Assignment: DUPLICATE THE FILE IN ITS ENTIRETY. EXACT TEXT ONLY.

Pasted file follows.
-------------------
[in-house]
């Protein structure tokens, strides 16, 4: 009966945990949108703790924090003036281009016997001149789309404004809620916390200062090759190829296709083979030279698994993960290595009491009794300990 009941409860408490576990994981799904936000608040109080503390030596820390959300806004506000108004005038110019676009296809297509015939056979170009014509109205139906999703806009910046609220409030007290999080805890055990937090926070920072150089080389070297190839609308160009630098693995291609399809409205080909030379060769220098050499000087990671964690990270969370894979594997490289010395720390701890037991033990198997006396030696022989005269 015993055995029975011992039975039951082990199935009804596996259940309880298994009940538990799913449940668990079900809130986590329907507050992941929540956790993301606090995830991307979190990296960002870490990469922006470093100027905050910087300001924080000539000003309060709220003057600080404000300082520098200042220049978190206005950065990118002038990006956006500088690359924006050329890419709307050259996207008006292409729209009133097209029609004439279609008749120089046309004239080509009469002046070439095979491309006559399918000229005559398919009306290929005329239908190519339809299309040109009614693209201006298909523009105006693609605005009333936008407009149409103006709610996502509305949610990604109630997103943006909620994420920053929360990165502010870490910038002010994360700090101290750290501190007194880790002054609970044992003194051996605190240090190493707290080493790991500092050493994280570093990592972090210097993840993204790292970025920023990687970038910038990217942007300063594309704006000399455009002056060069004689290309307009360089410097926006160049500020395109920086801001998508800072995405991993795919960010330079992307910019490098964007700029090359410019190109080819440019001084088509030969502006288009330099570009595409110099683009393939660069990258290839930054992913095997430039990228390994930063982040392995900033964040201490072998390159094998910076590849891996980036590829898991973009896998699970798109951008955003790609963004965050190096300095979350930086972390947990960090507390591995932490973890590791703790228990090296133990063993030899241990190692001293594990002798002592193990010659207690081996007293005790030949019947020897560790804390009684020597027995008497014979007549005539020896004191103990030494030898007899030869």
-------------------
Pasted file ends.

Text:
[in-house]
């Protein structure tokens, strides 16, 4: 009966945990949108703790924090003036281009016997001149789309404004809620916390200062090759190829296709083979030279698994993960290595009491009794300990 009941409860408490576990994981799904936000608040109080503390030596820390959300806004506000108004005038110019676009296809297509015939056979170009014509109205139906999703806009910046609220409030007290999080805890055990937090926070920072150089080389070297190839609308160009630098693995291609399809409205080909030379060769220098050499000087990671964690990270969370894979594997490289010395720390701890037991033990198997006396030696022989005269 015993055995029975011992039975039951082990199935009804596996259940309880298994009940538990799913449940668990079900809130986590329907507050992941929540956790993301606090995830991307979190990296960002870490990469922006470093100027905050910087300001924080000539000003309060709220003057600080404000300082520098200042220049978190206005950065990118002038990006956006500088690359924006050329890419709307050259996207008006292409729209009133097209029609004439279609008749120089046309004239080509009469002046070439095979491309006559399918000229005559398919009306290929005329239908190519339809299309040109009614693209201006298909523009105006693609605005009333936008407009149409103006709610996502509305949610990604109630997103943006909620994420920053929360990165502010870490910038002010994360700090101290750290501190007194880790002054609970044992003194051996605190240090190493707290080493790991500092050493994280570093990592972090210097993840993204790292970025920023990687970038910038990217942007300063594309704006000399455009002056060069004689290309307009360089410097926006160049500020395109920086801001998508800072995405991993795919960010330079992307910019490098964007700029090359410019190109080819440019001084088509030969502006288009330099570009595409110099683009393939660069990258290839930054992913095997430039990228390994930063982040392995900033964040201490072998390159094998910076590849891996980036590829898991973009896998699970798109951008955003790609963004965050190096300095979350930086972390947990960090507390591995932490973890590791703790228990090296133990063993030899241990190692001293594990002798002592193990010659207690081996007293005790030949019947020897560790804390009684020597027995008497014979007549005539020896004191103990030494030898007899030869």